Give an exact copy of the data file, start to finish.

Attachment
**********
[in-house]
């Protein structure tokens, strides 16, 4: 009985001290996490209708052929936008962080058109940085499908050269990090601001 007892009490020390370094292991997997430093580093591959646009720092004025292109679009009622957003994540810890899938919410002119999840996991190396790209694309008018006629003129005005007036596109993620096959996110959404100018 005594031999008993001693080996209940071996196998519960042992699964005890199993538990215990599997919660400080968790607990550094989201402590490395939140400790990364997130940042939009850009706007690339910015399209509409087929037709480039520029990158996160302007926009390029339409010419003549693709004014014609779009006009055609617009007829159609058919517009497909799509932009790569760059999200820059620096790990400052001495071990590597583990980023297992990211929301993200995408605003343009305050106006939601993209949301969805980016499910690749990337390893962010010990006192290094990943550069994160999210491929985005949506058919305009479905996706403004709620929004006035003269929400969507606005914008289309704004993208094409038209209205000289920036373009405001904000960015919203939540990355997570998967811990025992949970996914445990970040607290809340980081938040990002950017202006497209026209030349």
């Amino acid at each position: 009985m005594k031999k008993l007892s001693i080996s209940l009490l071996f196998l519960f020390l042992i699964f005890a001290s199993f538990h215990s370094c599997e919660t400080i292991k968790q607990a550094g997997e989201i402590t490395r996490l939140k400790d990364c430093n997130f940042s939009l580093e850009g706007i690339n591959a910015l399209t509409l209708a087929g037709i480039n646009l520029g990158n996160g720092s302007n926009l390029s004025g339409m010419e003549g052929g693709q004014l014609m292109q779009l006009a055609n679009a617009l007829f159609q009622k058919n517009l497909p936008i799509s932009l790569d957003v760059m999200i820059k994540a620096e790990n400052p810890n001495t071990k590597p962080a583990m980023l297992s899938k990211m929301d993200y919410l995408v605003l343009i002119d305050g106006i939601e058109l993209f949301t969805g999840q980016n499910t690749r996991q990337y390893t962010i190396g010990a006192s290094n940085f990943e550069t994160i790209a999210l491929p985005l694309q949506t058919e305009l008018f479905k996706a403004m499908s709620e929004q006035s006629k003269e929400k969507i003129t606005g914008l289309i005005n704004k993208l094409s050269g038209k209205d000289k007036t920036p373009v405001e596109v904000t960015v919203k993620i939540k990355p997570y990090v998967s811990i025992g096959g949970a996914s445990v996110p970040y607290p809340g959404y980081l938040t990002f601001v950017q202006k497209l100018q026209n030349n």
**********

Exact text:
[in-house]
């Protein structure tokens, strides 16, 4: 009985001290996490209708052929936008962080058109940085499908050269990090601001 007892009490020390370094292991997997430093580093591959646009720092004025292109679009009622957003994540810890899938919410002119999840996991190396790209694309008018006629003129005005007036596109993620096959996110959404100018 005594031999008993001693080996209940071996196998519960042992699964005890199993538990215990599997919660400080968790607990550094989201402590490395939140400790990364997130940042939009850009706007690339910015399209509409087929037709480039520029990158996160302007926009390029339409010419003549693709004014014609779009006009055609617009007829159609058919517009497909799509932009790569760059999200820059620096790990400052001495071990590597583990980023297992990211929301993200995408605003343009305050106006939601993209949301969805980016499910690749990337390893962010010990006192290094990943550069994160999210491929985005949506058919305009479905996706403004709620929004006035003269929400969507606005914008289309704004993208094409038209209205000289920036373009405001904000960015919203939540990355997570998967811990025992949970996914445990970040607290809340980081938040990002950017202006497209026209030349």
């Amino acid at each position: 009985m005594k031999k008993l007892s001693i080996s209940l009490l071996f196998l519960f020390l042992i699964f005890a001290s199993f538990h215990s370094c599997e919660t400080i292991k968790q607990a550094g997997e989201i402590t490395r996490l939140k400790d990364c430093n997130f940042s939009l580093e850009g706007i690339n591959a910015l399209t509409l209708a087929g037709i480039n646009l520029g990158n996160g720092s302007n926009l390029s004025g339409m010419e003549g052929g693709q004014l014609m292109q779009l006009a055609n679009a617009l007829f159609q009622k058919n517009l497909p936008i799509s932009l790569d957003v760059m999200i820059k994540a620096e790990n400052p810890n001495t071990k590597p962080a583990m980023l297992s899938k990211m929301d993200y919410l995408v605003l343009i002119d305050g106006i939601e058109l993209f949301t969805g999840q980016n499910t690749r996991q990337y390893t962010i190396g010990a006192s290094n940085f990943e550069t994160i790209a999210l491929p985005l694309q949506t058919e305009l008018f479905k996706a403004m499908s709620e929004q006035s006629k003269e929400k969507i003129t606005g914008l289309i005005n704004k993208l094409s050269g038209k209205d000289k007036t920036p373009v405001e596109v904000t960015v919203k993620i939540k990355p997570y990090v998967s811990i025992g096959g949970a996914s445990v996110p970040y607290p809340g959404y980081l938040t990002f601001v950017q202006k497209l100018q026209n030349n």